The U.S. military’s best scientists are hard at work on a secretive new project—one that top Pentagon officials hope will stop any future Russian or Chinese attack dead in its tracks.
It’s ambitious. But there’s one simple way Russia or China could counter it.
The project is called “Assault Breaker II,” and no one much talks about it. But its name alone strongly hints at the technology it might include—and the destructive potential it could possess.
After breaking cover a few years ago in vague official reports, today Assault Breaker II only rarely gets mentioned in public forums.
One of those rare mentions reportedly occurred on Monday during an online presentation by Terence Emmert, who temporarily is performing the duties of the U.S. under-secretary of defense for research and engineering.
“Assault Breaker II [is a] very promising approach to how we can get out in front of our strategic competition,” Emmert said, as Aviation Week reporter Stephen Trimble reported. “If we do it right, we won’t need an Assault Breaker III.”
So what is Assault Breaker II? Why, a set of “new warfighting operational constructs based on new and emerging technologies and capabilities,” according to one maddeningly obtuse, 2019 congressional briefing by Steven Walker, then head of the Defense Advanced Research Projects Agency, which oversees the project.
The name is telling. The original Assault Breaker effort began in the 1970s. At the time, NATO planners worried that huge Soviet formations might simply overwhelm alliance defenses. Victory through sheer mass.
The Pentagon directed DARPA to find a way to quickly, and precisely, destroy thousands of Soviet vehicles rushing to exploit any gaps resulting from an initial attack on NATO lines. The goal was to break the assault and buy time for NATO reinforcements to arrive—hence, “Assault Breaker.”
In 2015 Bob Work, then the deputy defense secretary, neatly summed up Assault Breaker in a speech that presaged the launch of Assault Breaker II. “It called for aircraft with wide-area sensor cueing [and] surface-to-surface ballistic missiles that could dispense a blanket of anti-armor submunitions,” Work said of the 1970s project.
In fact, there were two parallel efforts—one airborne, one ground-based. The aerial part involved U.S. Air Force B-52s with new radars lobbing missiles packing precision-guided submunitions. The ground portion had U.S. Army rocket-launchers, cued by surveillance planes, firing rockets with similar submunitions at the same targets.
In any event, the keys were the wide-scanning radars, the smart submunitions and the network linking them. “It culminated in a very successful demonstration in 1982 at the White Sands Missile Range in New Mexico,” Work recalled. “And as it turned out, the Soviets were watching. And the implications of that single demonstration, along with all of the ferment that was going on in the joint force at the time, really caused them to pause.”
Now the Pentagon wants a similar system that can smash masses of Russian tanks and Chinese ships in the early hours of a major attack, buying time for the United States and NATO to mobilize.
According to a heavily redacted 2017 report from the Defense Science Board, Assault Breaker II is a “capability, on short time scales compared to our adversary’s ability to succeed, to strike and render ineffective our adversary’s assets … that are necessary for their strategic success, and to continue to deny that success until the U.S. and its allies can bring their traditional capabilities to bear.”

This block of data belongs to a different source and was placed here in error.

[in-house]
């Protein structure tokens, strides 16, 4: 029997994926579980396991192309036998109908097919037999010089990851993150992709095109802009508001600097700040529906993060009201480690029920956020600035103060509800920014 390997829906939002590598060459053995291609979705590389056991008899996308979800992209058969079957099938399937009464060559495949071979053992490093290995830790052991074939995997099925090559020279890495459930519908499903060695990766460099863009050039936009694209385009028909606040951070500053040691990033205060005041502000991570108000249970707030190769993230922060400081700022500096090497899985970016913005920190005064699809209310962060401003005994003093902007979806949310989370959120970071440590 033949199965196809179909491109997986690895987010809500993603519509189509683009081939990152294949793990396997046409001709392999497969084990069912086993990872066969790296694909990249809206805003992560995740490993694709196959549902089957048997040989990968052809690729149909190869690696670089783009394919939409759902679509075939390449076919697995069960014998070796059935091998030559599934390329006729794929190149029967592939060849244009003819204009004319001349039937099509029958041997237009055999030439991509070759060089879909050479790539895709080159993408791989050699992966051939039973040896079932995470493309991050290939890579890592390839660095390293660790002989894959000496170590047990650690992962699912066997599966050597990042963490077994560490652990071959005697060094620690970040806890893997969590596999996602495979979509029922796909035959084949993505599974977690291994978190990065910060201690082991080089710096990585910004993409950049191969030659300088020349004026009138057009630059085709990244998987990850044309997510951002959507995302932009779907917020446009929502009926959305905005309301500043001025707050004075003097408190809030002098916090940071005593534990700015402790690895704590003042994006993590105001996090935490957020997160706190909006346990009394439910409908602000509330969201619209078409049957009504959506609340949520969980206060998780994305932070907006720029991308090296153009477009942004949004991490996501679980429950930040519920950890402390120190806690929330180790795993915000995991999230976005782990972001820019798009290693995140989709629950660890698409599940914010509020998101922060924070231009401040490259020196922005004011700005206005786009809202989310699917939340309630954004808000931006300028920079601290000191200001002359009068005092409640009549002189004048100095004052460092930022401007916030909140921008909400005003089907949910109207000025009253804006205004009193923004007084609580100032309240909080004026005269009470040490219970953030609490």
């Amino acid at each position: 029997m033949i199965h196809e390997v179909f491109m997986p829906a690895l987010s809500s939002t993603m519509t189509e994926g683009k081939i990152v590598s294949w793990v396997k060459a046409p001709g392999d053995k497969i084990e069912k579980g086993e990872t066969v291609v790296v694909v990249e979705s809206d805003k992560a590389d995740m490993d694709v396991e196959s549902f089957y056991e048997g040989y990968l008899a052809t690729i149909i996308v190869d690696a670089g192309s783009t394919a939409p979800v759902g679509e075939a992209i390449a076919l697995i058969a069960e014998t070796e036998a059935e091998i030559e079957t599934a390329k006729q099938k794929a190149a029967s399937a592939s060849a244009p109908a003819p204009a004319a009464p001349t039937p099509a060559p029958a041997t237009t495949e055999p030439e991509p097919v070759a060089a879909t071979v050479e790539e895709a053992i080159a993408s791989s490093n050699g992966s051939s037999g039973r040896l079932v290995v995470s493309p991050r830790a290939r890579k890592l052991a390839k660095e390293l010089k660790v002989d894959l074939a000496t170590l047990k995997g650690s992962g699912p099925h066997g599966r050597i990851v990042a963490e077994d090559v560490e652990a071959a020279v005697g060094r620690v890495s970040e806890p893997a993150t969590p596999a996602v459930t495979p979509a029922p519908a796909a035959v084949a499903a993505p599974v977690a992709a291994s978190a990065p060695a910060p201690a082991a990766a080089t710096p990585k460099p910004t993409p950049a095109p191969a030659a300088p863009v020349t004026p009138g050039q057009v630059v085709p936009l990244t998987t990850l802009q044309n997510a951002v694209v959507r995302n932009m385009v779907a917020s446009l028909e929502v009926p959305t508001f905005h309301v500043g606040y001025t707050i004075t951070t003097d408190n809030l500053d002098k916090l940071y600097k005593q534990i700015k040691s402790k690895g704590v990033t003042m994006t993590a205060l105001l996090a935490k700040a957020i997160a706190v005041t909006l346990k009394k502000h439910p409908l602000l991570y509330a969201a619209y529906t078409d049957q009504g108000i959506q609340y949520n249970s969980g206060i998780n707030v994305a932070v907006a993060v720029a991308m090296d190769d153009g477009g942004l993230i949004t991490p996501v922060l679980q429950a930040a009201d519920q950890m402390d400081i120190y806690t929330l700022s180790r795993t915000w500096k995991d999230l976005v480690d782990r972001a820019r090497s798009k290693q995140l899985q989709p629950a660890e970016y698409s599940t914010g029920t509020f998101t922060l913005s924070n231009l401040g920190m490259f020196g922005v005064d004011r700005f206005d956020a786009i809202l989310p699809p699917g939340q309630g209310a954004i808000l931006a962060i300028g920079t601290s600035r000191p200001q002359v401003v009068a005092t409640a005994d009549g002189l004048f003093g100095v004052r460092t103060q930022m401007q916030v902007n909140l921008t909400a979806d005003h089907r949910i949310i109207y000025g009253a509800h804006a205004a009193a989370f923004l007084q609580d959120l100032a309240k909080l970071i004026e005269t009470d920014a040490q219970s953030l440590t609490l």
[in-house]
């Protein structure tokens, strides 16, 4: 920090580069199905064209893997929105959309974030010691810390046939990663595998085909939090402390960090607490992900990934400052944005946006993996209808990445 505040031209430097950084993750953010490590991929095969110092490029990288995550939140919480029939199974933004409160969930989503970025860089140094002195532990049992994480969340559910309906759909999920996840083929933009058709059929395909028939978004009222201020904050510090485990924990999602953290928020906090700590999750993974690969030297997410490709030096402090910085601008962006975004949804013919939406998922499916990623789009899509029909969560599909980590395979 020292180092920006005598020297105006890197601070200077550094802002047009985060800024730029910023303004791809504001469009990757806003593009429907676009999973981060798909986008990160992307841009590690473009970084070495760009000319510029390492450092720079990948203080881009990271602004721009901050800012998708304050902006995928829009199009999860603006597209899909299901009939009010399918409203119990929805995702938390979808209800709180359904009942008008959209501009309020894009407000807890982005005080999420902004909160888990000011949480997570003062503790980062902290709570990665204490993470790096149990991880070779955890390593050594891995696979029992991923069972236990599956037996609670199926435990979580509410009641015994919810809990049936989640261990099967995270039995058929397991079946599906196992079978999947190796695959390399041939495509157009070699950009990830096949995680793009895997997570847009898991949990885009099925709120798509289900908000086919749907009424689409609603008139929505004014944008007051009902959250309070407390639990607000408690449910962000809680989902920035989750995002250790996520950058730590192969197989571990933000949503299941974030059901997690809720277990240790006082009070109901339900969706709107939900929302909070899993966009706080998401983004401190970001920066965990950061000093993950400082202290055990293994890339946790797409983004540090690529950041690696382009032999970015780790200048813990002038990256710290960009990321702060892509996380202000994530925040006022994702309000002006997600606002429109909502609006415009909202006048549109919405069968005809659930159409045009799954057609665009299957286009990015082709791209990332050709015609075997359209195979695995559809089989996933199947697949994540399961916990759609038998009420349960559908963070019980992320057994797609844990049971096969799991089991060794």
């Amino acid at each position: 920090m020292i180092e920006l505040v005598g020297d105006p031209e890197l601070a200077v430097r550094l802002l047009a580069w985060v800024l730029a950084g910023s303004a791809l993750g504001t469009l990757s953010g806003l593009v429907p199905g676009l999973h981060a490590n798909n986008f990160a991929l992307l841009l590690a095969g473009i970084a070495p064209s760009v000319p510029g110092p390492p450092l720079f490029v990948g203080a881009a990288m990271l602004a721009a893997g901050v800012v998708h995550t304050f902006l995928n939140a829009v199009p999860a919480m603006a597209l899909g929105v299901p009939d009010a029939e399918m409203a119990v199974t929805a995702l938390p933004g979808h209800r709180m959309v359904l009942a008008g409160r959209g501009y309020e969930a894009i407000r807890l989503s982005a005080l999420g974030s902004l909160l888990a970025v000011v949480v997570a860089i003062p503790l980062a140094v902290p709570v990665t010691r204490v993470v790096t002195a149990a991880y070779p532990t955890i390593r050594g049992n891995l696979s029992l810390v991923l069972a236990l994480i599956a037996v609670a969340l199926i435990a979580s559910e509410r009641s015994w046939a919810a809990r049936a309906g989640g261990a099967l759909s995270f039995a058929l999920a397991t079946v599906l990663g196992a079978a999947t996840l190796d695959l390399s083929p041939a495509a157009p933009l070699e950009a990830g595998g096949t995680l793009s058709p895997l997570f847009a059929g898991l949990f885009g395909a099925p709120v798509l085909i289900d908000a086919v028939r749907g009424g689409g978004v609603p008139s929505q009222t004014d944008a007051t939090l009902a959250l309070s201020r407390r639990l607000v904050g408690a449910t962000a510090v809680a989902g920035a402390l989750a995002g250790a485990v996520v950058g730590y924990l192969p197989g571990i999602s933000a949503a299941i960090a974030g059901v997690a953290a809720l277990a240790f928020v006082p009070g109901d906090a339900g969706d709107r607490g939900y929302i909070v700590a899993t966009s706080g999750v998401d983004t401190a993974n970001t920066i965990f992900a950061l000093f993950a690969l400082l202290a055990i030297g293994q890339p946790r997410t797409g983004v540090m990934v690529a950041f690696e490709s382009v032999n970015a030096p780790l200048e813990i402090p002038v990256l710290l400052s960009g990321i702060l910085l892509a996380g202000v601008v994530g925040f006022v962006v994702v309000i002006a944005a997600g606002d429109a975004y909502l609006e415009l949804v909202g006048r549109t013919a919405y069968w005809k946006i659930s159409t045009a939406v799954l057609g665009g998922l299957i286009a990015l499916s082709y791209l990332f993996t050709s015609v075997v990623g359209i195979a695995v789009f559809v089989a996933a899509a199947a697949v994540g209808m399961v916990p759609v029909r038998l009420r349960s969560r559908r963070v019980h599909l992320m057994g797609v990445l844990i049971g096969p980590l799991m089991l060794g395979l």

The assets Assault Breaker II would target include ships, air-defenses, headquarters, tanks and supply depots, among others, the science board noted.
Important parts of the old Assault Breaker remain in U.S. service, including Army rockets, Air Force ground-moving-target-indicator radars and various targeting networks.
Assault Breaker II apparently would build on these legacy systems, perhaps by adding new sensors, munitions and network technologies.
There’s no shortage of candidates. The Air Force is fielding stealthy RQ-180 surveillance drones that, with the right radars, could expand sensor coverage. The service’s new Advanced Battle Management System software could make the network more intuitive.
The Air Force and Navy are acquiring new long-range land-attack and anti-ship cruise missiles. The Air Force’s Golden Horde—a new kind of small, super-smart, swarming bomb—could do the work the old rocket submunitions once did.
The Army meanwhile is working on farther-flying rockets and even a thousand-mile artillery piece.
Tie these or similar systems together and you in theory could detect, target and attack a whole lot of tanks and ships really fast—and break an assault.
No complex system works perfectly, of course—and the enemy gets a vote, too. “There are constraints,” the science board explained.
For one, Assault Breaker II should target the enemy’s rear areas, but without ranging too far back. “To avoid the attendant risks of escalation, any credible U.S. counter-strategy cannot be dependent on conventional strikes on targets in either the Russian or Chinese homelands.”
It also can’t be too expensive. “Furthermore, a counterstrategy cannot depend on the large-scale forward deployment of U.S. manned forces,” the board continued. After all, the costs of a big forward presence “are not sustainable.”
And even if Assault Breaker II works against current Russian and Chinese forces, there’s a simple—if not cheap—way for both Moscow and Beijing to overcome it, the board explained.
Increase mass. The enemy “always has the option of imposing additional costs by simply adding more forces to the fight.”